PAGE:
Vancouver

Greenest Homes: Vancouver’s Eco-Friendly Houses

In the second part of our eco-homes series, how one Vancouver builder has taken sustainable home construction to the next level

By
for Green Space magazine
July 10, 2015






At its latest eco-home project on West 15th Avenue in Vancouver, builder Natural Balance connected the split-level home with surrounding topography, including picturesque downtown views and optimum solar exposure
In Natural Balance's West 15th Avenue home, passive design principles keep the interior cool in the summer and warm in winter
Nick Kerchum is president of Natural Balance, builder of Vancouver's only LEED Platinum homes

Nick Kerchum’s journey to success as an award-winning home builder in Vancouver meant setting a new standard for eco-friendly developments. 

He founded Natural Balance Premium Home Builders in 2009 with a fresh emphasis on both contemporary design and environmental preservation without sacrificing quality. 

Five years ago, Natural Balance, with architect Frits de Vries, built the first LEED Platinum house in British Columbia on West 21st Avenue in Vancouver (see below).

More recently, his company’s project on West 15th Avenue in Vancouver connected the split-level home with surrounding topography, including picturesque downtown views and optimum solar exposure. Strategically placed overhangs enabled light from the sun to flow into the home, and passive design principles were employed to naturally heat and cool. 

“It was a really fascinating design because the lot is sloped,” Kerchum said. “The split-level home is celebrated by huge pieces of glass, bringing a lot of light into the centre of the house. The exterior has been molded to provide privacy from the neighbourhood while maximizing downtown views. A study was done to understand how the sun would affect the home.”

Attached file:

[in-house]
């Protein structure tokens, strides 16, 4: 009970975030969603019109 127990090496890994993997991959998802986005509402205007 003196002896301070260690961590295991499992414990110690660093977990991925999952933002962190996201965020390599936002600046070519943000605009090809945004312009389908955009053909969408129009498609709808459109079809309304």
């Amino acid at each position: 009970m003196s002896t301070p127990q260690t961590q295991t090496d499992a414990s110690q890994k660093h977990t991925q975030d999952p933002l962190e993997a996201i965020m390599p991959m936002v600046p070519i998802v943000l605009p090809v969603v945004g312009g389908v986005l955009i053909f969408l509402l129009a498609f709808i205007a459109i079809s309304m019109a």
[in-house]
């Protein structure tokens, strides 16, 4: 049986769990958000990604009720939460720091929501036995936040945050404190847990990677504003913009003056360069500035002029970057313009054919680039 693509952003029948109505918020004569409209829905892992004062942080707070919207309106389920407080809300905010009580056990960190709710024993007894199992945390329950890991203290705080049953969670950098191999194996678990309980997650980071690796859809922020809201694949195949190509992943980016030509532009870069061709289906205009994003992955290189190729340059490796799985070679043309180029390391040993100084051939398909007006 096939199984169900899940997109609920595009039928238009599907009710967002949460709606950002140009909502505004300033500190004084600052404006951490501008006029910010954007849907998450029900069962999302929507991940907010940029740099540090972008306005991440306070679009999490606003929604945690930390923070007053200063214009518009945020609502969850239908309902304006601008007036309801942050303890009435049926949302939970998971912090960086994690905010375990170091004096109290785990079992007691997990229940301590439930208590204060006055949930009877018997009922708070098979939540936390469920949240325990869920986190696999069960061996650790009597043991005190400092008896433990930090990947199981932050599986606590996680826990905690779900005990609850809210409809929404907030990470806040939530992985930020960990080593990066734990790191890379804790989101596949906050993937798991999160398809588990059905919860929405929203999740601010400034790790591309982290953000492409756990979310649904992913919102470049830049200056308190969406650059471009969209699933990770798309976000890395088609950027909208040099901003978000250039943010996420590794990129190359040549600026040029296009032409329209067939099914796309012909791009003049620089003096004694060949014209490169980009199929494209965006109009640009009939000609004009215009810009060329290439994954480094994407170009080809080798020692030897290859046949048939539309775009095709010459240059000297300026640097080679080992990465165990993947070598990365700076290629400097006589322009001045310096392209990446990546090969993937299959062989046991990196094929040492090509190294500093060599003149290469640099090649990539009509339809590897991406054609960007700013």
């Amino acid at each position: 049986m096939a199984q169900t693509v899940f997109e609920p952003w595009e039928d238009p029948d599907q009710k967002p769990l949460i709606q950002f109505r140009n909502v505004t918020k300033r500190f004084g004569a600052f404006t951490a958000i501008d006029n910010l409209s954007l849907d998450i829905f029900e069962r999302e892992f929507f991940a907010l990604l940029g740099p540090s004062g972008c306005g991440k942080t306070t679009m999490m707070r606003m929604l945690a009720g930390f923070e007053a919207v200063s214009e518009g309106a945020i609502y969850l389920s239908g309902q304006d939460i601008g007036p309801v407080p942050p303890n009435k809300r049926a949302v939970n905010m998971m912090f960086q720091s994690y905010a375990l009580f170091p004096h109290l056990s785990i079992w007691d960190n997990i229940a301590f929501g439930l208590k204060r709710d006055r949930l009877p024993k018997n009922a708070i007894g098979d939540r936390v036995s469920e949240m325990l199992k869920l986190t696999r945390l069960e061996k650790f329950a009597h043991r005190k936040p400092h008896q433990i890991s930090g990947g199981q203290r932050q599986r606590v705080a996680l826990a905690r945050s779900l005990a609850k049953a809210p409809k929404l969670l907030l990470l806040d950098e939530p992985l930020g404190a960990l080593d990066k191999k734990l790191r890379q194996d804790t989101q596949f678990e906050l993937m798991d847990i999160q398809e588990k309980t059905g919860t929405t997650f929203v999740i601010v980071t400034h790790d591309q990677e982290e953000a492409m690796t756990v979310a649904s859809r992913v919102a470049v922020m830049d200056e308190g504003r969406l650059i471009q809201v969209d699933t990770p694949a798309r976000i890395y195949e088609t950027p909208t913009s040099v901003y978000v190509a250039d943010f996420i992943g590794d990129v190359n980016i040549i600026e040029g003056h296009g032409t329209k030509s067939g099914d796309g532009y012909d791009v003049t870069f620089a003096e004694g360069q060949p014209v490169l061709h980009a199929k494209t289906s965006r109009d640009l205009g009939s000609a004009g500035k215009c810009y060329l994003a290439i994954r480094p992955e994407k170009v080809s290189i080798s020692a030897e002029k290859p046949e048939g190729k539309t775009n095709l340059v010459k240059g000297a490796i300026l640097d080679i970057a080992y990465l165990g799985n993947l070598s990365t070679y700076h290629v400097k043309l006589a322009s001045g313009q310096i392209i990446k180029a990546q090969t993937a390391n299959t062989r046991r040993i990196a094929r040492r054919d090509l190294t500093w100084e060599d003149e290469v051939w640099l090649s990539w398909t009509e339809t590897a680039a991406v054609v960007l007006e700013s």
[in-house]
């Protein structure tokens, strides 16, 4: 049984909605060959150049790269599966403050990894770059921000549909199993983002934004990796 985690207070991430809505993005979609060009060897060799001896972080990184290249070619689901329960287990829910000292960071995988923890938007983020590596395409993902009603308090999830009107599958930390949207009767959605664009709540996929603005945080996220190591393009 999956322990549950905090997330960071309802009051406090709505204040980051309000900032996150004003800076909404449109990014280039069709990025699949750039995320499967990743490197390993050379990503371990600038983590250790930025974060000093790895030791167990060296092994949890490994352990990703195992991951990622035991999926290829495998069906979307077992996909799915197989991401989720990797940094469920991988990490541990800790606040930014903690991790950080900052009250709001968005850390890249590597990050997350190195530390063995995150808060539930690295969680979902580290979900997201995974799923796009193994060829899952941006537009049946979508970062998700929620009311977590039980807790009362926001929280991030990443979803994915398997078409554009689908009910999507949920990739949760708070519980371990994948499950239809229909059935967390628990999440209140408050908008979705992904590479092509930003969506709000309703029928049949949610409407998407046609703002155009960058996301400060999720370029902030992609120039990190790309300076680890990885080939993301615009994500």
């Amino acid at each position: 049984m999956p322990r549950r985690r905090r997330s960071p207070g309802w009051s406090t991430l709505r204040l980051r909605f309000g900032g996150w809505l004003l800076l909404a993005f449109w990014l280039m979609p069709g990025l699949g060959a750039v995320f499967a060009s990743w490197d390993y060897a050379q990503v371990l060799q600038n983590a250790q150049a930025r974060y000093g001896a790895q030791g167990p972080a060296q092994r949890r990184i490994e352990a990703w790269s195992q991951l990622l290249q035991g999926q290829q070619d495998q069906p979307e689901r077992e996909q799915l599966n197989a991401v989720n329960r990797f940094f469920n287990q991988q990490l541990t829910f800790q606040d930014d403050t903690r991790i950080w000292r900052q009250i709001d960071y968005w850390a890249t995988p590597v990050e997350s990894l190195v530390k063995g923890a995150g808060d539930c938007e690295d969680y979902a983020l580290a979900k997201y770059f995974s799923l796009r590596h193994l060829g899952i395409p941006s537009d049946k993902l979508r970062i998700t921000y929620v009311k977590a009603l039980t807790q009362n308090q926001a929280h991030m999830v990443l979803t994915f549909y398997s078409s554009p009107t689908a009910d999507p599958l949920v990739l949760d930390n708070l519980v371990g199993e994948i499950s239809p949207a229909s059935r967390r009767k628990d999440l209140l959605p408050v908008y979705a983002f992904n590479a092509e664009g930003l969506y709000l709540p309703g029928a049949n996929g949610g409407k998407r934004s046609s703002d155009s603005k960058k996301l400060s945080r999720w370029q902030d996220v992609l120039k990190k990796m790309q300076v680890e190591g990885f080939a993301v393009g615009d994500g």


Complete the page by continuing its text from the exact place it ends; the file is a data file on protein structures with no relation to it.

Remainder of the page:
And it was all done with sustainability in mind. As certified green builders, Natural Balance consults with an independent third party advisor to ensure all the homes it builds meet or exceed city code.

During preliminary consultations with clients, Kerchum and his staff create energy models and sustainability reports that result in a series of tailor-made recommendations for clients. Customers can select design features such as insulation types, window styles, and mechanical systems that impact performance and cost of their home. 

“The goal is to cost effectively increase the energy efficiency of the house,” Kerchum said. “You can show the client what their return on investment is.”

Building a LEED Platinum House

Natural Balance, with architect Frits de Vries, built Western Canada’s first LEED (Leadership in Energy and Environmental Design) Platinum home. Here is how they did it:

Passive Solar Design: The house is designed to maximize passive solar gain allowing for natural heating and cooling, reducing the need for mechanical systems. Entire main floor uses natural basalt stone which holds a significant amount of thermal mass.

Infloor radiant heat with an air-to-water heat pump: A new technology from Europe is a cost effective way to be deliver home heating.

Evacuated roof top solar tubes: These are used to specifically heat the domestic hot water.

Triple-glazed Fresinger windows: German made and considered among the most efficient on the planet. The house has a huge amount of glass yet still remains efficient with low heat loss.

Icenine spray foam insulation: Used in all wall cavities.

Natural ventilation and a heat-recovery ventilator: Design allows for natural cross-ventilation in summer months, all mechanical air-handling systems tested and monitored to meet LEED for Homes certification.

Green roofs: Four green roofs, including on the garage, for water retention, energy savings and a sanctuary for bees and birds.

Lighting: LED bulbs with automatic switch-off.

Green landscaping: Drought-tolerant, non-invasive planting and a garden with vegetables, fruit and herbs.

Water saving: Dual-flush toilets and low-flow plumbing fixtures.

Health: FSC (Forest Stewardship Council) certified (urea formaldehyde free) millwork and cabinets. No VOCs (volatile organic compounds) in paints and millwork coatings throughout the house.


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